XXL's Editor-in-Chief Defends This Year's Freshman Class

Categories: XXL

Vanessa Satten, XXL Editor-in-Chief
This week, XXL Magazine released their annual Freshman List to much fanfare and the usual fighting. The magazine's biggest issue of the year, since 2008 the Freshman List has become an easy-to-follow guide to which new artists are making noise in the rap game, as well as an increasingly more accurate estimation of who will be making an impact in the future. With such recent alumni as Kendrick Lamar, Macklemore and J.Cole, the choices keep getting sharper, as well as more controversial. We spoke to XXL Editor-in-Chief Vanessa Satten about the selection process for this year's list, as well as some of the previous year's biggest hits and misses.

See also: The 2014 XXL Freshmen: A Statistical Analysis

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Five NYC Rappers Who Deserve To Be In XXL's 2013 Freshman Class Issue

The newly-minted Vinny Cha$e

XXL magazine revealed their annual freshmen list today. Among the10 picks for future rap fame (plus a boxed-out bonus picture of Chief Keef's head), New York City is represented by the monolithic Action Bronson, Pro Era leader Joey Bada$$ and Angel Haze. In the interest of municipal pride then, here's five hometown rap chaps that we'd happily see replacing some of the more quizzical picks on the cover.

See also: The Ten Best New York City Rap Albums of 2012

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Maybach Music Group's Rockie Fresh on Why He Chose Rick Ross Over Diddy and the Violence In His Hometown of Chicago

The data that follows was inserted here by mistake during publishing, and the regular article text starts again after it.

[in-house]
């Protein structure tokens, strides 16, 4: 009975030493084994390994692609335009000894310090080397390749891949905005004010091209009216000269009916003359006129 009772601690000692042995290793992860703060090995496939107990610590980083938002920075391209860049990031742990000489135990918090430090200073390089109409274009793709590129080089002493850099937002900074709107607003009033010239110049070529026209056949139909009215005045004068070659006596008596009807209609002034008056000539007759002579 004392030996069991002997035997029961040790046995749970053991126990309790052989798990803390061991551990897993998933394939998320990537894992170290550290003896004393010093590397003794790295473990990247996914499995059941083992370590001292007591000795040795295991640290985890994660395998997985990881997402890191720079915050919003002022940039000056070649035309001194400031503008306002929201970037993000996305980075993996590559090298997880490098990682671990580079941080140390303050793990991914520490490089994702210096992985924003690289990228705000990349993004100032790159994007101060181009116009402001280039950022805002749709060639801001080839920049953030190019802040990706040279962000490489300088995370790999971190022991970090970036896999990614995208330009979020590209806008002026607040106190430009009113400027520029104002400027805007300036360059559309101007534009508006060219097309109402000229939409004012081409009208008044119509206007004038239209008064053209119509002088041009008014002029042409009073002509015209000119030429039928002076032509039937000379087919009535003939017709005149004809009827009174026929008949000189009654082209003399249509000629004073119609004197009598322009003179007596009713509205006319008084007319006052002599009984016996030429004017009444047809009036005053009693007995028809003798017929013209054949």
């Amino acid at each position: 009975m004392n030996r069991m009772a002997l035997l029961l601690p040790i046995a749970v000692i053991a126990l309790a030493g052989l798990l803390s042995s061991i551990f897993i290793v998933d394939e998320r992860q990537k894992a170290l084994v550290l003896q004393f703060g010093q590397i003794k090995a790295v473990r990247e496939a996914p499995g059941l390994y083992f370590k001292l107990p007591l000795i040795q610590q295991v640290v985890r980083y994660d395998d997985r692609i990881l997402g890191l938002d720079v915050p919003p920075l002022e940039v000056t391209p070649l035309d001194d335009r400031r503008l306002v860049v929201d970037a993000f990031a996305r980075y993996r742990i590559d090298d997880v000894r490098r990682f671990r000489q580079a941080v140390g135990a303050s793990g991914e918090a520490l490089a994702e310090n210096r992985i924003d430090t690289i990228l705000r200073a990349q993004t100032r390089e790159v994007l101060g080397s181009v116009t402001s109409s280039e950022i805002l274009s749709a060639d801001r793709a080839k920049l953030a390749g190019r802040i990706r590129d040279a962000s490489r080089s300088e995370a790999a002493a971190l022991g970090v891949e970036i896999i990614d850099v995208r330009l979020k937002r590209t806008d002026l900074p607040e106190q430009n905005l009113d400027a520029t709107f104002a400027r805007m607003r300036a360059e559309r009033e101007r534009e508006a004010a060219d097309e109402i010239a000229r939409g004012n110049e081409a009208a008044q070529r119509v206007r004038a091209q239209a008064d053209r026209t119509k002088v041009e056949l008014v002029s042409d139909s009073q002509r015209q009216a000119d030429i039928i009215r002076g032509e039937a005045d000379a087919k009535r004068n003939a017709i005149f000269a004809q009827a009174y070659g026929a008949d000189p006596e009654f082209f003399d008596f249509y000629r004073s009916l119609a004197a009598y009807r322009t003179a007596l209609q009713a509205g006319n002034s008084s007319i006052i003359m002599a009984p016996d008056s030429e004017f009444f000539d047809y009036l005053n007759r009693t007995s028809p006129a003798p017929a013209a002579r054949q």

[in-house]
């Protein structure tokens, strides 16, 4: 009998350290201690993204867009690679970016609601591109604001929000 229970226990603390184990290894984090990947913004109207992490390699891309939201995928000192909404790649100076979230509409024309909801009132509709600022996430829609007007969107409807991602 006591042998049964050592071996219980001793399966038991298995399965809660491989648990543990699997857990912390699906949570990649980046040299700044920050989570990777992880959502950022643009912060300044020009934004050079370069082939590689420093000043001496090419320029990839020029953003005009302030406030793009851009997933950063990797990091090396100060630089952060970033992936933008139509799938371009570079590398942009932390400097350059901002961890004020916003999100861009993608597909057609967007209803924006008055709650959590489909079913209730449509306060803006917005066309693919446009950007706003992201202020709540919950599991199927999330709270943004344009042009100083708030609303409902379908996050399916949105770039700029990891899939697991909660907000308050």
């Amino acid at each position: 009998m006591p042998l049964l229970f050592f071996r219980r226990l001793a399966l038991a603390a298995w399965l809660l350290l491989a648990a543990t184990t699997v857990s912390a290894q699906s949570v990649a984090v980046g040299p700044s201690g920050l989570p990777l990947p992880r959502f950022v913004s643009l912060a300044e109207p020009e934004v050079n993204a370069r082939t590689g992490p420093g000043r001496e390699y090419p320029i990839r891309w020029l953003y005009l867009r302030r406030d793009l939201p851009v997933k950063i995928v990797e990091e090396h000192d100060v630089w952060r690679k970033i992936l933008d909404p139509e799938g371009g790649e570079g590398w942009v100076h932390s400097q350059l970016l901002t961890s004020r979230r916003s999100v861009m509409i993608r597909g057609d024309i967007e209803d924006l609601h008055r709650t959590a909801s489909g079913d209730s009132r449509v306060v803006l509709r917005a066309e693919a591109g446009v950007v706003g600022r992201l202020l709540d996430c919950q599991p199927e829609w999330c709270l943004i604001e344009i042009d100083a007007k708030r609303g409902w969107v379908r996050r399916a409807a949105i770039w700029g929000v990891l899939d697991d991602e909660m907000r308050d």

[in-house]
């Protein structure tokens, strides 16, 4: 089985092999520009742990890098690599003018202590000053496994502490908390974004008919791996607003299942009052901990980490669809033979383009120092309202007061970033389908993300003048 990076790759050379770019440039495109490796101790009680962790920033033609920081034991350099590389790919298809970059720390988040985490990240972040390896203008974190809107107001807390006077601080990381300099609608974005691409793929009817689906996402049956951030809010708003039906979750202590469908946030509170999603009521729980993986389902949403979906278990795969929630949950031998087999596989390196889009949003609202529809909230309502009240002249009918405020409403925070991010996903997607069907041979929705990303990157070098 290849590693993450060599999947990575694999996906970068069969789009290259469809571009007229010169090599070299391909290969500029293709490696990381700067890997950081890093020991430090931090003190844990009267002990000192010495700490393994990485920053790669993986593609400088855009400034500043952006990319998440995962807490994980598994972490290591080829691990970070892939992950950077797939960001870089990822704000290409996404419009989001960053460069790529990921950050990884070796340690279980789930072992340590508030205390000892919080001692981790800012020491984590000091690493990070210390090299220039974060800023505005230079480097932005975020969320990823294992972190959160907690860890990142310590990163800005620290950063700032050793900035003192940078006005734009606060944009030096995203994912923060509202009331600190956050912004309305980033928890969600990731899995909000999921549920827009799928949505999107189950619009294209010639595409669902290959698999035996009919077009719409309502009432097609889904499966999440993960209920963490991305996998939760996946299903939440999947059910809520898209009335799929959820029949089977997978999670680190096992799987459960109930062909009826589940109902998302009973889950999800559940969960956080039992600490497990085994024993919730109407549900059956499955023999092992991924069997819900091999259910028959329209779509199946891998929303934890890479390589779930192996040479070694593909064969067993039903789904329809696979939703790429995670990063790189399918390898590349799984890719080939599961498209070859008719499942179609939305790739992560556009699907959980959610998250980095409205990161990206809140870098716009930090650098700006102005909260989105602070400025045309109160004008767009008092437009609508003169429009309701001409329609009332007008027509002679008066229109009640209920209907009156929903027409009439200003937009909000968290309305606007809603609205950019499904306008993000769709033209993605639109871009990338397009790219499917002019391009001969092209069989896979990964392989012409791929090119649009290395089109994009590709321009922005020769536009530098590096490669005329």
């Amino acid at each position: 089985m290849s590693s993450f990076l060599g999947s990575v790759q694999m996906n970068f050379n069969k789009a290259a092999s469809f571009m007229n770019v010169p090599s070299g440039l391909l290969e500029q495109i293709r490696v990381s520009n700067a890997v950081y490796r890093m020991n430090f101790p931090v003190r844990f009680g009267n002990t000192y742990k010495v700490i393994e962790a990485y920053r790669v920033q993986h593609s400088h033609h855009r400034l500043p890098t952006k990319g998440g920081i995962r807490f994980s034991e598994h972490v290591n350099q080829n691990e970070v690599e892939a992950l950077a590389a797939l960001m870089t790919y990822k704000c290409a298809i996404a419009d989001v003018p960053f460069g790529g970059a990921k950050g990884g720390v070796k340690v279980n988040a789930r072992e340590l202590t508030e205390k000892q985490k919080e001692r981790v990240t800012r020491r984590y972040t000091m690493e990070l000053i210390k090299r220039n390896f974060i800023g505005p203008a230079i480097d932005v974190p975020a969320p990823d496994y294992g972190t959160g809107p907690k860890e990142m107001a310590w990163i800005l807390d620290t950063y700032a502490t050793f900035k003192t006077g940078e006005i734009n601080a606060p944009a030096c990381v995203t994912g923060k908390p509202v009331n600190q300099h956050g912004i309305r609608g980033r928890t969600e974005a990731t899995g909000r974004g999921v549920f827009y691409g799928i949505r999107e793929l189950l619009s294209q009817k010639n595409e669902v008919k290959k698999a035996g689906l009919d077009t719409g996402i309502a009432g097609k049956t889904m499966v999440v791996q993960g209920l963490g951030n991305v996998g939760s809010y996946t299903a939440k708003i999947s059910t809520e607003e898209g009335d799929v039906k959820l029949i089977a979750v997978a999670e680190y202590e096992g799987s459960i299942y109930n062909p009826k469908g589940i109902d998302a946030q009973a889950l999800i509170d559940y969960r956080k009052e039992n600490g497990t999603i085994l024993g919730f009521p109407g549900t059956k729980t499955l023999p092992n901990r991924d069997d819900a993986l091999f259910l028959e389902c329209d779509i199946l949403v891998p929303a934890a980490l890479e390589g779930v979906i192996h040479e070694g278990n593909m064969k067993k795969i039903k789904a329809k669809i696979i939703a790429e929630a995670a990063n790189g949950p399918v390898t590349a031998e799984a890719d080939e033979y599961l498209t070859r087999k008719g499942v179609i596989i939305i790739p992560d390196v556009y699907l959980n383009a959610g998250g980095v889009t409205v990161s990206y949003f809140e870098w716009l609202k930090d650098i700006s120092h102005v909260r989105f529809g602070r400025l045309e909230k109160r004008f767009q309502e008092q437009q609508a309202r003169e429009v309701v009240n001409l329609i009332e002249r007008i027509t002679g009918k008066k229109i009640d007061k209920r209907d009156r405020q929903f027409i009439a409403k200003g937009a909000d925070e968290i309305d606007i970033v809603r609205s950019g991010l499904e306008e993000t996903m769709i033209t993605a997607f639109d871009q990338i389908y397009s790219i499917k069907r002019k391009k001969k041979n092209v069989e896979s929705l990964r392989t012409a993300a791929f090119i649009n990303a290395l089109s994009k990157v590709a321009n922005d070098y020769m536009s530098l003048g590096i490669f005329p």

Categories: Rick Ross, XXL

Into The Future We Go...
Even though he wasn't born until the decade after Back to the Future came out, Rockie Fresh still rocks a DeLorean in his videos and even sports a pair of Nike Air Mags AKA the Marty McFlys. Fitting considering he acts much more maturely than his 21 years of age would have you believe.

His rhymes are often of the standard braggadocios fare as many other rappers, but there's wisdom about him in interviews. He often says he's not here to floss or act like a super star. He wants to reach people and bridge different genres and demographics with his unique sound that was cultivated from initially performing with alt rock bands like Good Charlotte and Fall Out Boy. He listened to Jay-Z growing up, but he also spent a lot of time in the crib exploring different sounds and artists that didn't fall under the rap umbrella. As a result, he's developed a sound Diddy wanted to recruit for Bad Boy and Rick Ross wanted to bring to Maybach Music. Ultimately he went with Rick Ross. Now, with his third mixtape due out on January 21st, Rockie has arrived in New York to screen some visuals and rock some shows. We sat down with him to discuss his fairly immediate success as well as why he chose Ricky over Diddy and how he feels about the violence in his hometown of Chicago.